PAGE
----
Even the most ardent Apple fan couldn’t deny that yesterday’s WWDC keynote didn’t offer much in the way of excitement. If chocolate sprinkles make for a perfect cappuccino, Apple just gave us an empty cup with a dusting of chocolate powder in the bottom.
iOS 12 has some useful features. The time management stuff
seems to have attracted the most mainstream interest (even though Google announced similar features last month), and the new AR-powered ruler app will be useful. But this year’s iOS update is really all about stability and speed.
Apps supposedly launch 40% faster, the keyboard can appear 50% faster, and getting ready to take a photo can be up to 70% faster. This is good stuff, especially if you use an older iPhone like the 6S, but a faster phone doesn’t get people excited – it just makes them happier with their existing device.
You could argue that given Apple’s success, it doesn’t need to excite people every time it holds an event. You could say that taking the time to make iOS more stable and smooth is brave, given how few headlines it will generate.
But big tech companies generally only have a couple of major opportunities to wow the public every year. They can’t expect the press to attend an event every month, so these large gatherings are key to setting out the big vision of the company.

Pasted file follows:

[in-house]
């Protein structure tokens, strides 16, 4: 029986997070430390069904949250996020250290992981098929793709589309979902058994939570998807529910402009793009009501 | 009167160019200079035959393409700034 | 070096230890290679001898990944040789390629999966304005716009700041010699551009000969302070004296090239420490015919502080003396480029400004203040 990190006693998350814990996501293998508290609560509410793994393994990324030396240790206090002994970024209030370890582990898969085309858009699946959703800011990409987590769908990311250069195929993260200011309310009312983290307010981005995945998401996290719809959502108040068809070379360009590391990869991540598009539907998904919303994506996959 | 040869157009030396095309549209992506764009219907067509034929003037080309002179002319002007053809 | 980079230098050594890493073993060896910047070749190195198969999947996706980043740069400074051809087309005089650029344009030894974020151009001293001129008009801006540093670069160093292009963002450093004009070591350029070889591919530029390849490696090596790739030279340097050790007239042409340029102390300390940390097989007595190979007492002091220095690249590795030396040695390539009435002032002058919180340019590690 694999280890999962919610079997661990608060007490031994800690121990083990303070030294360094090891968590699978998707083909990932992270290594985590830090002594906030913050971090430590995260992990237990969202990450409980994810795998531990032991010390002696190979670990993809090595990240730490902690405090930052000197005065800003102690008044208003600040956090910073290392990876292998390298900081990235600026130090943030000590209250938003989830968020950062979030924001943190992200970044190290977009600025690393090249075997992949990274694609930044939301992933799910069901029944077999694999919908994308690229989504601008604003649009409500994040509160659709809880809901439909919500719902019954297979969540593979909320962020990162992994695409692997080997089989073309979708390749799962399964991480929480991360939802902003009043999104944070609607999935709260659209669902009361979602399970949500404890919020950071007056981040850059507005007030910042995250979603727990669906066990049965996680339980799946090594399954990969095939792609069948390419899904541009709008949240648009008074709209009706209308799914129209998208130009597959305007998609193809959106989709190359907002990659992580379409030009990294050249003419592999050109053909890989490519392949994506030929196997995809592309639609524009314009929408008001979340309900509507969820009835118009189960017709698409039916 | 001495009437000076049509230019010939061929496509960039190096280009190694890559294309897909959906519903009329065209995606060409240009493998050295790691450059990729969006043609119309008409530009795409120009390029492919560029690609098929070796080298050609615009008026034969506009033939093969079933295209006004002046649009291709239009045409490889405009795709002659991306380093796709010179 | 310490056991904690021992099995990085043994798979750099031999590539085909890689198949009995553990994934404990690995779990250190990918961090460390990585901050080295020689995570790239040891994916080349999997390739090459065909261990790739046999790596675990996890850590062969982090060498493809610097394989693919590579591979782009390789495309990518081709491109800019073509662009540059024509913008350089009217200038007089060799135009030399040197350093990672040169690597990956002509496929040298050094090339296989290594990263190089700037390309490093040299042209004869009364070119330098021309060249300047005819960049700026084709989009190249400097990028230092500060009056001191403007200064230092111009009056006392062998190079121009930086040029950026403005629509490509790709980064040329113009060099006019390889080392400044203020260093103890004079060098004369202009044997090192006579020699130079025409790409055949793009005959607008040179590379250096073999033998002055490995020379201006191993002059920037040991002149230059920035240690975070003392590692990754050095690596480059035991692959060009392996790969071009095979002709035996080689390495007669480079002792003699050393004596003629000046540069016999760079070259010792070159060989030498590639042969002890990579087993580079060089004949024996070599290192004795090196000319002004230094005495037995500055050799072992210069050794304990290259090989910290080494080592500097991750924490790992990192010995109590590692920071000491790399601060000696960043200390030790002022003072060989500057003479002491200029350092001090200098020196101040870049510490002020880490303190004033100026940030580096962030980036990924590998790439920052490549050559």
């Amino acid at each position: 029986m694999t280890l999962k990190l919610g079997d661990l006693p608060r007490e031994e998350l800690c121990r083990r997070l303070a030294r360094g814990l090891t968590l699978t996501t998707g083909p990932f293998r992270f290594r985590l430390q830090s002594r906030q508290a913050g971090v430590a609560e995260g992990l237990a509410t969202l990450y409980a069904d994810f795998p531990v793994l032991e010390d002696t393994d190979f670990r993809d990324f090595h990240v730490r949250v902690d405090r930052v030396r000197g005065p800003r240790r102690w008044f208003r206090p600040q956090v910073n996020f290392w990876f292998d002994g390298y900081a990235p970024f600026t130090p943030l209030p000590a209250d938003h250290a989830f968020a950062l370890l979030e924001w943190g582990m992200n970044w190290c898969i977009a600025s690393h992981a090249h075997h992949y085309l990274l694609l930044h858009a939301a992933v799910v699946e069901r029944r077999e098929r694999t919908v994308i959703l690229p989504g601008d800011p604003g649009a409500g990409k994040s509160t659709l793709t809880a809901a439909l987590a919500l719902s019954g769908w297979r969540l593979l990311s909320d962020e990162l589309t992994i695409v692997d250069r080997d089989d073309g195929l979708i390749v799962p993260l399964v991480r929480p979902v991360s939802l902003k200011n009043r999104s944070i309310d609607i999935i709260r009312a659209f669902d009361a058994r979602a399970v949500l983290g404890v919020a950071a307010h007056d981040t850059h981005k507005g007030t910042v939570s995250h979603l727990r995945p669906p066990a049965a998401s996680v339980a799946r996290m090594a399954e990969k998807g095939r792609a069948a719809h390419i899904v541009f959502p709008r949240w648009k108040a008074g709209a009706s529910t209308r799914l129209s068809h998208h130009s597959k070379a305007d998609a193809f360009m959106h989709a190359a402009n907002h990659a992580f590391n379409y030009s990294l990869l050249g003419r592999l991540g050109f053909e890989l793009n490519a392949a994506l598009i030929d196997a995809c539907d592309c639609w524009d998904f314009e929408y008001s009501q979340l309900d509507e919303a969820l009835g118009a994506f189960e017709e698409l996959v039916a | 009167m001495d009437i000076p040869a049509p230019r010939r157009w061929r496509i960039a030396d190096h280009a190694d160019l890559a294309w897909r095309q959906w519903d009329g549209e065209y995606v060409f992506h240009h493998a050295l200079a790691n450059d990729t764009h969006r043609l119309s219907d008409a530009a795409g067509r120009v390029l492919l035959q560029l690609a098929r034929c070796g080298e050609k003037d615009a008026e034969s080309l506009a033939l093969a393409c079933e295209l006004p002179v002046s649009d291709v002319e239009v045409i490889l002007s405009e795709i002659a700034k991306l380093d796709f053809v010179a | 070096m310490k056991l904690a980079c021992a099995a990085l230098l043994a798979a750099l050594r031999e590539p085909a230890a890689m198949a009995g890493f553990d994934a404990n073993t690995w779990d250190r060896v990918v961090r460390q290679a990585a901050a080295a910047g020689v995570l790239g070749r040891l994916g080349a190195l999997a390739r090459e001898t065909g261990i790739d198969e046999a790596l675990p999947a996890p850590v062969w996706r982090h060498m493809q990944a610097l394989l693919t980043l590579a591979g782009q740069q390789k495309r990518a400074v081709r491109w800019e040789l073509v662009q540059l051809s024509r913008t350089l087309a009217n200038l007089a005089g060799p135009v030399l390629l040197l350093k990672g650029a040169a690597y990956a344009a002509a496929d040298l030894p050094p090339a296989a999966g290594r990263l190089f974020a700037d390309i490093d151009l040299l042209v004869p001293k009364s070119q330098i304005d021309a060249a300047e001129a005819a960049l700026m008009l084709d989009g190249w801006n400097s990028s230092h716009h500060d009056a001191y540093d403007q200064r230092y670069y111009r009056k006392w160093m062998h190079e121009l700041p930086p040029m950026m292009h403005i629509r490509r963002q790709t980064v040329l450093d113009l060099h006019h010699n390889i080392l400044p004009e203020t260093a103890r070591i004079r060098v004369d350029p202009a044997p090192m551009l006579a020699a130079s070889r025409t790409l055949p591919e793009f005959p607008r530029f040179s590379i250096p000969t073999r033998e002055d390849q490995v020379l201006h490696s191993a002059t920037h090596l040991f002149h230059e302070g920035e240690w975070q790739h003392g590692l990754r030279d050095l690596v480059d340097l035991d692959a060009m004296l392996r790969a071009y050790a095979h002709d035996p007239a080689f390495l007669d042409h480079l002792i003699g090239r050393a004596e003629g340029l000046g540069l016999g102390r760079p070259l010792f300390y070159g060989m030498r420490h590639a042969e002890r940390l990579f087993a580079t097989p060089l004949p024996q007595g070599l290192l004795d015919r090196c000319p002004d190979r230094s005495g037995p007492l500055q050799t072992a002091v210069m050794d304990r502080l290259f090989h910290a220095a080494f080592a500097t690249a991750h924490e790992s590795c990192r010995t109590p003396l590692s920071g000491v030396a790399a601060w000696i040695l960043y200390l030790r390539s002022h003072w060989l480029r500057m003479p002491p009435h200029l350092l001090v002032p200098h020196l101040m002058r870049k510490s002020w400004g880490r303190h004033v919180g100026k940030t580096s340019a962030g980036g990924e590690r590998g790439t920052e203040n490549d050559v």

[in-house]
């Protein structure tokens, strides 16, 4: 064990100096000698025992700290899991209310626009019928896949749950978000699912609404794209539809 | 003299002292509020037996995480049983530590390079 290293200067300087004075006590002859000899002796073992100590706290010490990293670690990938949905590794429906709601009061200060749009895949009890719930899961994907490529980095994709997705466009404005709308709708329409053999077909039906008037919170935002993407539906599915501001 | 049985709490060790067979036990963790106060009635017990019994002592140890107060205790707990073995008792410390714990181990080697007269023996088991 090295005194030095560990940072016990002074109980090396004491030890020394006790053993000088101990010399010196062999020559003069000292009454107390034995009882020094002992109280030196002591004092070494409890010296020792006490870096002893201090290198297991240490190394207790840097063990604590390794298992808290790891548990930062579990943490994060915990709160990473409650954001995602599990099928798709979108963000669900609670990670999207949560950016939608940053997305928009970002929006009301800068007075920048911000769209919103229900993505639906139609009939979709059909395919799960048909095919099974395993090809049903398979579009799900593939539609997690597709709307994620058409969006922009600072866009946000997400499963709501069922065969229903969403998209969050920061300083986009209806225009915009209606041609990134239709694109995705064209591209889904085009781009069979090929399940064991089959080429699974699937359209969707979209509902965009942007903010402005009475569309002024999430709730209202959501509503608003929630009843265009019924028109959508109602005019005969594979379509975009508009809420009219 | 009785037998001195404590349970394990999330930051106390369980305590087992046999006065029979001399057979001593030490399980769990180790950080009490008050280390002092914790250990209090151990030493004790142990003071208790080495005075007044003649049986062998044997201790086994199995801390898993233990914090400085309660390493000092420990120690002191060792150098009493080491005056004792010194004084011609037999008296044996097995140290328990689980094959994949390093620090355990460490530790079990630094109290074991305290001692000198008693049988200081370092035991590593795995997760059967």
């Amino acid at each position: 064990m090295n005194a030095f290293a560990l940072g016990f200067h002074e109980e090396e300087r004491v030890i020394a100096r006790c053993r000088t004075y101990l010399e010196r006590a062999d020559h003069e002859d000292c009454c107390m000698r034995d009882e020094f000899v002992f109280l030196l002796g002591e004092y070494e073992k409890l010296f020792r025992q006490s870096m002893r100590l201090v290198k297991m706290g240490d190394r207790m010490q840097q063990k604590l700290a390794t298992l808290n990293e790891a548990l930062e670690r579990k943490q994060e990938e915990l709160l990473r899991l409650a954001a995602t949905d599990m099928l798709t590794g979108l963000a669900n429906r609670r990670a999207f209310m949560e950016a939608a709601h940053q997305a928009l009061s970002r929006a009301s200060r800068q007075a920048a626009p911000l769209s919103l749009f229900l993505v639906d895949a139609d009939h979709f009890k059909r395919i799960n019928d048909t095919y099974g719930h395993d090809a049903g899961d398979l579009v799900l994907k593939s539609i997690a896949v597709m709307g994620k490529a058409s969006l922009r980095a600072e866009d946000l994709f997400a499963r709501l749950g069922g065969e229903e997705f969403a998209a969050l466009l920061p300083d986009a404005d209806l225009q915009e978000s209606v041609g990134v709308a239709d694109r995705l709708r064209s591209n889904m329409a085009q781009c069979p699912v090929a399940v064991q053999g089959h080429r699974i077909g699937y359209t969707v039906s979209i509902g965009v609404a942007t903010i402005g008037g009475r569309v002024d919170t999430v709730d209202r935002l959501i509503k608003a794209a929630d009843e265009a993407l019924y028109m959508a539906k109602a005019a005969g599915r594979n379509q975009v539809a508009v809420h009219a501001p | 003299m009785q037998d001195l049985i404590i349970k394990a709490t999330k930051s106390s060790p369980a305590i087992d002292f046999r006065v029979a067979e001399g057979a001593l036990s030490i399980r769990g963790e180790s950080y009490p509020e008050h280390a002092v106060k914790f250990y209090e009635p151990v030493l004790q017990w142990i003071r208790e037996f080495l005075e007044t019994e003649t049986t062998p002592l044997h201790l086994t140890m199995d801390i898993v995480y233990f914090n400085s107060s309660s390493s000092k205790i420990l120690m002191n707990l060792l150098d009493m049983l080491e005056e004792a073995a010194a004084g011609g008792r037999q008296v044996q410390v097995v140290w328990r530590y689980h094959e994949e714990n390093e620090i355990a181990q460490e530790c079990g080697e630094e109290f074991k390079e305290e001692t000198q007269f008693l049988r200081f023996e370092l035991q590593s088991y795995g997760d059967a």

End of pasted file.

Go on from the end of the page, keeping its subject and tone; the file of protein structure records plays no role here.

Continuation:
No doubt, September will roll around, and a new iPhone will arrive that may or may not be exciting, and we might get new MacBook Pros and a new Apple Watch. But it’s all become a bit predictable, hasn’t it? Apple has a timing problem.
Yes, Apple needs to take the time to do ‘boring’ optimisation work on iOS, but why build iOS around these big, annual feature bumps and then disappoint people when the bumps aren’t very big?
Couldn’t improvements to ARKit have rolled out when they were ready? Couldn’t an over-the-air update have cranked up the speed of iOS without much fanfare, as soon as it was ready? Imagine if the fancy ruler app just appeared on everyone’s phones one day, rather than being built up as one of the significant new features of a new release.
Drip-feeding minor new features through the year would delight users more than trying to present them as something more exciting than they are.
What would Apple have shown yesterday instead? How about breaking with tradition and demonstrating something from the labs? A work-in-progress? Such tech may be months or years from release, but at least it would show Apple is doing something more exciting than its current product line would suggest.
“But Martin, Apple doesn’t do that – it only shows products when they’re ready that’s the magic!”
Tell that to your AirPower charging mat
. Maybe it’s time for a fresh approach?